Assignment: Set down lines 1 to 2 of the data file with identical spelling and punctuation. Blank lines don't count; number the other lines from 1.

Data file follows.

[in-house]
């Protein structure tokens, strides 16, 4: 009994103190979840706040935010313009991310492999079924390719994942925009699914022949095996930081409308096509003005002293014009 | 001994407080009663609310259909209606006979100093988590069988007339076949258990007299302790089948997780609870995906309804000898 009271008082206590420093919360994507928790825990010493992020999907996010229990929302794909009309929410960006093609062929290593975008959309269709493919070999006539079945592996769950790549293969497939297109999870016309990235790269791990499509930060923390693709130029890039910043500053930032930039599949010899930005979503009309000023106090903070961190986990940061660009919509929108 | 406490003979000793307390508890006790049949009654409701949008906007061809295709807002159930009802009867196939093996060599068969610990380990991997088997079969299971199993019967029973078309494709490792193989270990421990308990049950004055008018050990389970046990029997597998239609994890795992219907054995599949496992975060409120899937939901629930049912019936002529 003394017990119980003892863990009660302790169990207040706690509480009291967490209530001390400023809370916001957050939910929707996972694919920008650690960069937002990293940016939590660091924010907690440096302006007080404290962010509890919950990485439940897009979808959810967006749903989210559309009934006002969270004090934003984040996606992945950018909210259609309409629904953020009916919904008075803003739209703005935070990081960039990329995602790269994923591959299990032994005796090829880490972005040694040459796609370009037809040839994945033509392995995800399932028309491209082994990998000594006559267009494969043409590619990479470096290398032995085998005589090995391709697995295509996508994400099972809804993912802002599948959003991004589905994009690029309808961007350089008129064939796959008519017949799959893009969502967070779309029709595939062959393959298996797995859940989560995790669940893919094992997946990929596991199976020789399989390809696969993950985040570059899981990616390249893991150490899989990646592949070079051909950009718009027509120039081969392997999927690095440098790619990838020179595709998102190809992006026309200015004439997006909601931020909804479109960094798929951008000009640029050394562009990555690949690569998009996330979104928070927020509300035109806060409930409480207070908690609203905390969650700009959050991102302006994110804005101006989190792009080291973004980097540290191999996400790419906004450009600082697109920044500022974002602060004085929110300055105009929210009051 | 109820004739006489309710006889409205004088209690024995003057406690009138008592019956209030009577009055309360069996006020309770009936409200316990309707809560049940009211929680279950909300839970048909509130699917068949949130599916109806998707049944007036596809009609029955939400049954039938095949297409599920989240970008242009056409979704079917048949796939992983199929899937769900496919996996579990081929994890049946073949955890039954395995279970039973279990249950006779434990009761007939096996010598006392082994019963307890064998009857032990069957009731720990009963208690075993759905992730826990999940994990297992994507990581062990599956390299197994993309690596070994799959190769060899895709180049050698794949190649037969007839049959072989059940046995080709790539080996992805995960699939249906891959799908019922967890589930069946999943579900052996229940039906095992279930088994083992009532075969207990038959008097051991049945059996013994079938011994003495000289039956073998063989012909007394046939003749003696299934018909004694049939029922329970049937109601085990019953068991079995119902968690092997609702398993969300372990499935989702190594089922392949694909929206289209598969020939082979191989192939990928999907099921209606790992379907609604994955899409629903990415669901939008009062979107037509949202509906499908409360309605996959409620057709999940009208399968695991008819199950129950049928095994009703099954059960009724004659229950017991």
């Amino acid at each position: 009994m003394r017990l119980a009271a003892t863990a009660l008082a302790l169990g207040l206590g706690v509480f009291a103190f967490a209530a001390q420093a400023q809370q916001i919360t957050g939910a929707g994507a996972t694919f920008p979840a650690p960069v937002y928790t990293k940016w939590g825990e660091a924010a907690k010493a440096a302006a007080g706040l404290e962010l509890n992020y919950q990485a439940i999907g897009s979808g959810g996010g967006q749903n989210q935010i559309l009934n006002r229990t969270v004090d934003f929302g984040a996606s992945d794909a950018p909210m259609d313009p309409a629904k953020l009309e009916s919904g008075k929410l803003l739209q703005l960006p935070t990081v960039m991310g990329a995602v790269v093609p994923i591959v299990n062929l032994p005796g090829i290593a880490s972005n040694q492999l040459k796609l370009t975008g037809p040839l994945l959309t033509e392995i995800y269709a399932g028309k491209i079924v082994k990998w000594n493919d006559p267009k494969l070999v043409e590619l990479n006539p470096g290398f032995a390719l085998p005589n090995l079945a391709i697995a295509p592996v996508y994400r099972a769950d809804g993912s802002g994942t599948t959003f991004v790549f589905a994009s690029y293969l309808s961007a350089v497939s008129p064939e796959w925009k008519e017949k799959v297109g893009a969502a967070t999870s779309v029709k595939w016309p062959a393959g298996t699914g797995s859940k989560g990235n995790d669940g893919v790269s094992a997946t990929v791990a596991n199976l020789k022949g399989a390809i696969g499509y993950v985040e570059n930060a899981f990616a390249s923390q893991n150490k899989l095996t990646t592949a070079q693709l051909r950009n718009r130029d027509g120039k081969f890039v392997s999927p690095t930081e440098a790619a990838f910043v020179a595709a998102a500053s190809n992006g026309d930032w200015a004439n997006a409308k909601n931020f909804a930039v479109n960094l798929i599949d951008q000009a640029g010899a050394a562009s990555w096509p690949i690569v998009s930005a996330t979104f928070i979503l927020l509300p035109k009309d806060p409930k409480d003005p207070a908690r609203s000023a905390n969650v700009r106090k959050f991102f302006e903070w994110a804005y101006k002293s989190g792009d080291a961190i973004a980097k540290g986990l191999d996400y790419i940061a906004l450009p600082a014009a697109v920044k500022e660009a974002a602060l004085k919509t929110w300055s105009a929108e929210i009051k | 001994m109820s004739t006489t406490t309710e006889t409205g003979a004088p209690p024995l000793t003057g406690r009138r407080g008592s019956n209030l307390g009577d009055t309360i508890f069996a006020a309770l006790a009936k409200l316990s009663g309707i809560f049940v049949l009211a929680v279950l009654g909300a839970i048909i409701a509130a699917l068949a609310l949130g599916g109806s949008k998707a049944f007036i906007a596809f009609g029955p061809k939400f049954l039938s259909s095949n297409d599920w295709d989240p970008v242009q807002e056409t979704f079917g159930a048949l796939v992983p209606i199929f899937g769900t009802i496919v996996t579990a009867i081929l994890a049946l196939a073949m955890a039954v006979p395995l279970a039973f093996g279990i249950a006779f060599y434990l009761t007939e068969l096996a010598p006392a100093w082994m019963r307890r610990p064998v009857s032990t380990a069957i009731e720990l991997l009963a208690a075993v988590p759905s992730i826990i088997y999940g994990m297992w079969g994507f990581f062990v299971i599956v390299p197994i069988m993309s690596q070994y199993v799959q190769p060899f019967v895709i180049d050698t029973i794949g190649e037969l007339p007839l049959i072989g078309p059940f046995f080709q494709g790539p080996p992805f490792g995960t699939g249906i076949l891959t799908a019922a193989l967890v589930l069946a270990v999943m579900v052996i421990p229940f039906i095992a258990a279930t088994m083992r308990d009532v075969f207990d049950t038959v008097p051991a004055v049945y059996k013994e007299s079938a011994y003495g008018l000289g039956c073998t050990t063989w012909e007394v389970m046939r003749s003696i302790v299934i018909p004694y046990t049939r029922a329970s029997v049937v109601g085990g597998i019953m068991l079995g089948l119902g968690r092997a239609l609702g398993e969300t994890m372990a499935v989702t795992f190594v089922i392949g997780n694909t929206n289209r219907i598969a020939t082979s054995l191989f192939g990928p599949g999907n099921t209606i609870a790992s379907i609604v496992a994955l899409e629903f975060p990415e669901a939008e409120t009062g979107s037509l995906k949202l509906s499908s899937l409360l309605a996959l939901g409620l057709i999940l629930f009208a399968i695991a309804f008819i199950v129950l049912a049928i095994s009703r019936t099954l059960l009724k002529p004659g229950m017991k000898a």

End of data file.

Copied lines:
[in-house]
């Protein structure tokens, strides 16, 4: 009994103190979840706040935010313009991310492999079924390719994942925009699914022949095996930081409308096509003005002293014009 | 001994407080009663609310259909209606006979100093988590069988007339076949258990007299302790089948997780609870995906309804000898 009271008082206590420093919360994507928790825990010493992020999907996010229990929302794909009309929410960006093609062929290593975008959309269709493919070999006539079945592996769950790549293969497939297109999870016309990235790269791990499509930060923390693709130029890039910043500053930032930039599949010899930005979503009309000023106090903070961190986990940061660009919509929108 | 406490003979000793307390508890006790049949009654409701949008906007061809295709807002159930009802009867196939093996060599068969610990380990991997088997079969299971199993019967029973078309494709490792193989270990421990308990049950004055008018050990389970046990029997597998239609994890795992219907054995599949496992975060409120899937939901629930049912019936002529 003394017990119980003892863990009660302790169990207040706690509480009291967490209530001390400023809370916001957050939910929707996972694919920008650690960069937002990293940016939590660091924010907690440096302006007080404290962010509890919950990485439940897009979808959810967006749903989210559309009934006002969270004090934003984040996606992945950018909210259609309409629904953020009916919904008075803003739209703005935070990081960039990329995602790269994923591959299990032994005796090829880490972005040694040459796609370009037809040839994945033509392995995800399932028309491209082994990998000594006559267009494969043409590619990479470096290398032995085998005589090995391709697995295509996508994400099972809804993912802002599948959003991004589905994009690029309808961007350089008129064939796959008519017949799959893009969502967070779309029709595939062959393959298996797995859940989560995790669940893919094992997946990929596991199976020789399989390809696969993950985040570059899981990616390249893991150490899989990646592949070079051909950009718009027509120039081969392997999927690095440098790619990838020179595709998102190809992006026309200015004439997006909601931020909804479109960094798929951008000009640029050394562009990555690949690569998009996330979104928070927020509300035109806060409930409480207070908690609203905390969650700009959050991102302006994110804005101006989190792009080291973004980097540290191999996400790419906004450009600082697109920044500022974002602060004085929110300055105009929210009051 | 109820004739006489309710006889409205004088209690024995003057406690009138008592019956209030009577009055309360069996006020309770009936409200316990309707809560049940009211929680279950909300839970048909509130699917068949949130599916109806998707049944007036596809009609029955939400049954039938095949297409599920989240970008242009056409979704079917048949796939992983199929899937769900496919996996579990081929994890049946073949955890039954395995279970039973279990249950006779434990009761007939096996010598006392082994019963307890064998009857032990069957009731720990009963208690075993759905992730826990999940994990297992994507990581062990599956390299197994993309690596070994799959190769060899895709180049050698794949190649037969007839049959072989059940046995080709790539080996992805995960699939249906891959799908019922967890589930069946999943579900052996229940039906095992279930088994083992009532075969207990038959008097051991049945059996013994079938011994003495000289039956073998063989012909007394046939003749003696299934018909004694049939029922329970049937109601085990019953068991079995119902968690092997609702398993969300372990499935989702190594089922392949694909929206289209598969020939082979191989192939990928999907099921209606790992379907609604994955899409629903990415669901939008009062979107037509949202509906499908409360309605996959409620057709999940009208399968695991008819199950129950049928095994009703099954059960009724004659229950017991």